How to Avoid Getting Sick on a Cruise Ship
Cruise ships are considered to be notorious hotbeds for illness,
especially the "firing out both ends" kind
. If you'd rather spend your trip soaking up sun and drinking Bahama Mamas than seeing your buffet dinner in reverse, follow these tips.
Despite the horror stories you hear about passengers being trapped on the S.S. Vomit, the odds are generally in your favor. Aimee Treffiletti, head of the CDC's Vessel Sanitation Program (which inspects all cruise ships in U.S. waters), explained to the Los Angeles Times that acute gastrointestinal illness (AGE) is pretty infrequent, and the chance you'll get sick is declining. In fact, Treffiletti says less than 0.25% of the 73 million cruise ship passengers between 2008 and 2014 suffered AGE, so there's no need to fear.
That said, sickness can still strike, and when it does, it will hit a cruise ship hard . Everyone is trapped in the same place, breathing the same air, touching the same surfaces, and eating the same meals. Here's what you can do to avoid an epidemic, and avoid spreading it to others:
Wash your hands often
: This should be a no-brainer, but
make sure you do it right
. Do it after you use the bathroom, before eating, and anytime after you've been touching things in common areas, like railings or door handles.
Carry around hand sanitizer
: When you can't wash your hands, hand sanitizer is the next best thing. Might even consider wiping down things in your cabin, like doorknobs, remotes, and phones.
Do laundry and wear clean clothing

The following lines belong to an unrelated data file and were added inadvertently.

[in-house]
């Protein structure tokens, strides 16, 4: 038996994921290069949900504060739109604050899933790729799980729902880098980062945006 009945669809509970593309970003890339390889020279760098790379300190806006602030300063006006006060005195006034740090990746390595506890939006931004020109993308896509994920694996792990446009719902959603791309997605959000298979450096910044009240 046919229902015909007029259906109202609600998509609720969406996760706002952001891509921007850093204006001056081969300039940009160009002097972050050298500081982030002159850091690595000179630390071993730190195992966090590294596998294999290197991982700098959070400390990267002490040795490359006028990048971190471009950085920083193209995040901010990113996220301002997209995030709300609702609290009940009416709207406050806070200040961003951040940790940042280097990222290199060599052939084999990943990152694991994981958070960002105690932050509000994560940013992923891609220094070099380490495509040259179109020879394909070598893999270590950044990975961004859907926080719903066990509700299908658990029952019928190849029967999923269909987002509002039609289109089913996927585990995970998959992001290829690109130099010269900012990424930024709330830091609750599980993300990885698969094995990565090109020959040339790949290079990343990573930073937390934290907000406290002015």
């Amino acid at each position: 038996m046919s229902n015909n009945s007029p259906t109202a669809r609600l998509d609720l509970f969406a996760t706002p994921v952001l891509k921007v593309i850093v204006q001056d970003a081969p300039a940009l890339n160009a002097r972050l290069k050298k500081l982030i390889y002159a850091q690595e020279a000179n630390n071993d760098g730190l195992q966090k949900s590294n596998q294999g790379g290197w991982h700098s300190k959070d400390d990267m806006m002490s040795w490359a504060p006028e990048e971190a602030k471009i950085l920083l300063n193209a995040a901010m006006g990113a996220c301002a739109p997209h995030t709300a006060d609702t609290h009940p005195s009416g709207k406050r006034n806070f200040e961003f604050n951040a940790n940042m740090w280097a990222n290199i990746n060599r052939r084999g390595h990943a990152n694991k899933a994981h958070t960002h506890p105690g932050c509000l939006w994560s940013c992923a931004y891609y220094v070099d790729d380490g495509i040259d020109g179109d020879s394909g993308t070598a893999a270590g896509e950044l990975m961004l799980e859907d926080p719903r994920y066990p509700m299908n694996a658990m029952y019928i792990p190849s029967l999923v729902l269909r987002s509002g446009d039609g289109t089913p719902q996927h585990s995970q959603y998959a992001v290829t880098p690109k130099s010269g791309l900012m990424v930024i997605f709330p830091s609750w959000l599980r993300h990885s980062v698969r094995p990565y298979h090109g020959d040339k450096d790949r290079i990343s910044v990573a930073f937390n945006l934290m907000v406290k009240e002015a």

: This is basic hygiene, but it can save you from getting sick too. Norovirus and other gut-wreckers can hang around on contaminated garments, so don't push your luck.
Get plenty of sleep
: You're going to encounter germs no matter what. Make sure your immune system is up for the fight.
Drink lots of bottled water
: You need to stay hydrated to fight off bugs, but don't trust the tap water or ice anywhere. This is especially true when you're docked and wandering around another country's port.
Watch what you eat
: Don't eat food while you're on shore in developing countries, only eat food that is cooked thoroughly and served hot, don't consume unpasteurized items, and skip produce unless it has a removable skin.
Don't share utensils, food, or drinks
: Avoid self-serve foods if possible, but if not, use a napkin to hold tongs, spoons, and ladles. Also, don't take a bite or have a sip or someone else's food or drink. If they're infected, that's it all it takes to spread disease.
Use your own restroom
: When possible,
Joanne Chen at Conde Nast Traveler suggests
you skip the public restrooms and use your own instead. There are still germs in your restroom, but they're yours and not from several hundred other people on the ship.
: If you start to show symptoms of any illness, let the ship's medical team know so they can do whatever they can to prevent you spreading it. You might get quarantined, but you could save everyone else from suffering. If you're feeling sick before you get on the boat, think about changing your plans.
The CDC suggests you make sure you and your family are up to date on routine vaccines before you leave as well. And check to see if where you're going requires additional vaccinations on their Travelers' Health page . If you're not sure where to start, sit down with your doctor and go over your trip itinerary. Of course, not all sickness is caused by a nasty germ. If the motion of the ocean is your problem, fear not, we've got tips for that as well .